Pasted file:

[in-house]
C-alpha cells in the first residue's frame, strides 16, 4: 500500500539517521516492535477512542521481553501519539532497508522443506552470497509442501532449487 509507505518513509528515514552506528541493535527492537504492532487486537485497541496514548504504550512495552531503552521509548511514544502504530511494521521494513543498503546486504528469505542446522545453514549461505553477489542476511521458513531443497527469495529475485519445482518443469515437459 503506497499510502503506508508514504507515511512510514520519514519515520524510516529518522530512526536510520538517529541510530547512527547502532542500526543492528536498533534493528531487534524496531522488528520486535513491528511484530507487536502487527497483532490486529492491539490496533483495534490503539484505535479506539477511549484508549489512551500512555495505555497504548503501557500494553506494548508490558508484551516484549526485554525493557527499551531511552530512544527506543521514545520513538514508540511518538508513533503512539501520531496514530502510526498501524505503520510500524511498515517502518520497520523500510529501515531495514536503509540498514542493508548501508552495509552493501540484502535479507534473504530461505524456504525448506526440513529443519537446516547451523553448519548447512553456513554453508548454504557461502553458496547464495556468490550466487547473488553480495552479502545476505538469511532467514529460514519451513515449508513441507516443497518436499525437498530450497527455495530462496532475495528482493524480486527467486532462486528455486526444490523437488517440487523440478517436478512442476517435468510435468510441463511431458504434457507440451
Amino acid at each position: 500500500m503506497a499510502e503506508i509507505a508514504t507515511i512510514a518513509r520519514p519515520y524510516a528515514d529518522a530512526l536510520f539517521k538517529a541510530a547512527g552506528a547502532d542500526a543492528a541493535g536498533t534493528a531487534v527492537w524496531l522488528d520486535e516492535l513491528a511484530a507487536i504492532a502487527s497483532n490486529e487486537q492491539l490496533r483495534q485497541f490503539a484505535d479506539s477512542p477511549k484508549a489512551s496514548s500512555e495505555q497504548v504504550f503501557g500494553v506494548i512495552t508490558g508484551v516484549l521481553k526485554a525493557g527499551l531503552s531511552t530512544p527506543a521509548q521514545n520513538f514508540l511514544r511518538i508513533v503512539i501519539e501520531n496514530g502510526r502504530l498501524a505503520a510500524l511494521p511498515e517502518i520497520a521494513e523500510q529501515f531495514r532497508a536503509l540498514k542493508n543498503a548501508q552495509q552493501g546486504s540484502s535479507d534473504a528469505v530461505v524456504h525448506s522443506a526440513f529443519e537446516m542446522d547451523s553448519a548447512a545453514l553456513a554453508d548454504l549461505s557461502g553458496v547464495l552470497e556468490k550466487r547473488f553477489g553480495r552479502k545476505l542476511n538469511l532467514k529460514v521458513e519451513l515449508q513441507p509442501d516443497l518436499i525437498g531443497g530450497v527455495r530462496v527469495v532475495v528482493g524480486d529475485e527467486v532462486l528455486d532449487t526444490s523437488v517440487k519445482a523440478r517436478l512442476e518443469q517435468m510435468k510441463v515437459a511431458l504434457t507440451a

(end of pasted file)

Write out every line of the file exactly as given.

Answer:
[in-house]
C-alpha cells in the first residue's frame, strides 16, 4: 500500500539517521516492535477512542521481553501519539532497508522443506552470497509442501532449487 509507505518513509528515514552506528541493535527492537504492532487486537485497541496514548504504550512495552531503552521509548511514544502504530511494521521494513543498503546486504528469505542446522545453514549461505553477489542476511521458513531443497527469495529475485519445482518443469515437459 503506497499510502503506508508514504507515511512510514520519514519515520524510516529518522530512526536510520538517529541510530547512527547502532542500526543492528536498533534493528531487534524496531522488528520486535513491528511484530507487536502487527497483532490486529492491539490496533483495534490503539484505535479506539477511549484508549489512551500512555495505555497504548503501557500494553506494548508490558508484551516484549526485554525493557527499551531511552530512544527506543521514545520513538514508540511518538508513533503512539501520531496514530502510526498501524505503520510500524511498515517502518520497520523500510529501515531495514536503509540498514542493508548501508552495509552493501540484502535479507534473504530461505524456504525448506526440513529443519537446516547451523553448519548447512553456513554453508548454504557461502553458496547464495556468490550466487547473488553480495552479502545476505538469511532467514529460514519451513515449508513441507516443497518436499525437498530450497527455495530462496532475495528482493524480486527467486532462486528455486526444490523437488517440487523440478517436478512442476517435468510435468510441463511431458504434457507440451
Amino acid at each position: 500500500m503506497a499510502e503506508i509507505a508514504t507515511i512510514a518513509r520519514p519515520y524510516a528515514d529518522a530512526l536510520f539517521k538517529a541510530a547512527g552506528a547502532d542500526a543492528a541493535g536498533t534493528a531487534v527492537w524496531l522488528d520486535e516492535l513491528a511484530a507487536i504492532a502487527s497483532n490486529e487486537q492491539l490496533r483495534q485497541f490503539a484505535d479506539s477512542p477511549k484508549a489512551s496514548s500512555e495505555q497504548v504504550f503501557g500494553v506494548i512495552t508490558g508484551v516484549l521481553k526485554a525493557g527499551l531503552s531511552t530512544p527506543a521509548q521514545n520513538f514508540l511514544r511518538i508513533v503512539i501519539e501520531n496514530g502510526r502504530l498501524a505503520a510500524l511494521p511498515e517502518i520497520a521494513e523500510q529501515f531495514r532497508a536503509l540498514k542493508n543498503a548501508q552495509q552493501g546486504s540484502s535479507d534473504a528469505v530461505v524456504h525448506s522443506a526440513f529443519e537446516m542446522d547451523s553448519a548447512a545453514l553456513a554453508d548454504l549461505s557461502g553458496v547464495l552470497e556468490k550466487r547473488f553477489g553480495r552479502k545476505l542476511n538469511l532467514k529460514v521458513e519451513l515449508q513441507p509442501d516443497l518436499i525437498g531443497g530450497v527455495r530462496v527469495v532475495v528482493g524480486d529475485e527467486v532462486l528455486d532449487t526444490s523437488v517440487k519445482a523440478r517436478l512442476e518443469q517435468m510435468k510441463v515437459a511431458l504434457t507440451a